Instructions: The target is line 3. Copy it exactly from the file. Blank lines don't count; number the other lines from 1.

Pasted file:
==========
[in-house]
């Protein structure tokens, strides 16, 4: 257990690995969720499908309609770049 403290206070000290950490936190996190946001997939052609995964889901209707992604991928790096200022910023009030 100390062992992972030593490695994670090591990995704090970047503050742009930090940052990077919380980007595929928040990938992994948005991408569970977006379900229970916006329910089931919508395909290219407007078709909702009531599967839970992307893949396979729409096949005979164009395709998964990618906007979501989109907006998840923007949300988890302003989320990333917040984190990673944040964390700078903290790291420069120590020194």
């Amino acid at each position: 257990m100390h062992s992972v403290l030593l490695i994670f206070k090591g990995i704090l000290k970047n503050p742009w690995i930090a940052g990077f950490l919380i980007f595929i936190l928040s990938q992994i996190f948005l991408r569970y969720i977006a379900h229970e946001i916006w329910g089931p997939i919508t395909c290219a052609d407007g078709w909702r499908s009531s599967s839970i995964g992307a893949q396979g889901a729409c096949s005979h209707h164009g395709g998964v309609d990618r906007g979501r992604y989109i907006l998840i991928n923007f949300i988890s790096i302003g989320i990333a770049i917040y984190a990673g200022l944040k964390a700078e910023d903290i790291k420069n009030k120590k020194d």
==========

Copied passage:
């Amino acid at each position: 257990m100390h062992s992972v403290l030593l490695i994670f206070k090591g990995i704090l000290k970047n503050p742009w690995i930090a940052g990077f950490l919380i980007f595929i936190l928040s990938q992994i996190f948005l991408r569970y969720i977006a379900h229970e946001i916006w329910g089931p997939i919508t395909c290219a052609d407007g078709w909702r499908s009531s599967s839970i995964g992307a893949q396979g889901a729409c096949s005979h209707h164009g395709g998964v309609d990618r906007g979501r992604y989109i907006l998840i991928n923007f949300i988890s790096i302003g989320i990333a770049i917040y984190a990673g200022l944040k964390a700078e910023d903290i790291k420069n009030k120590k020194d």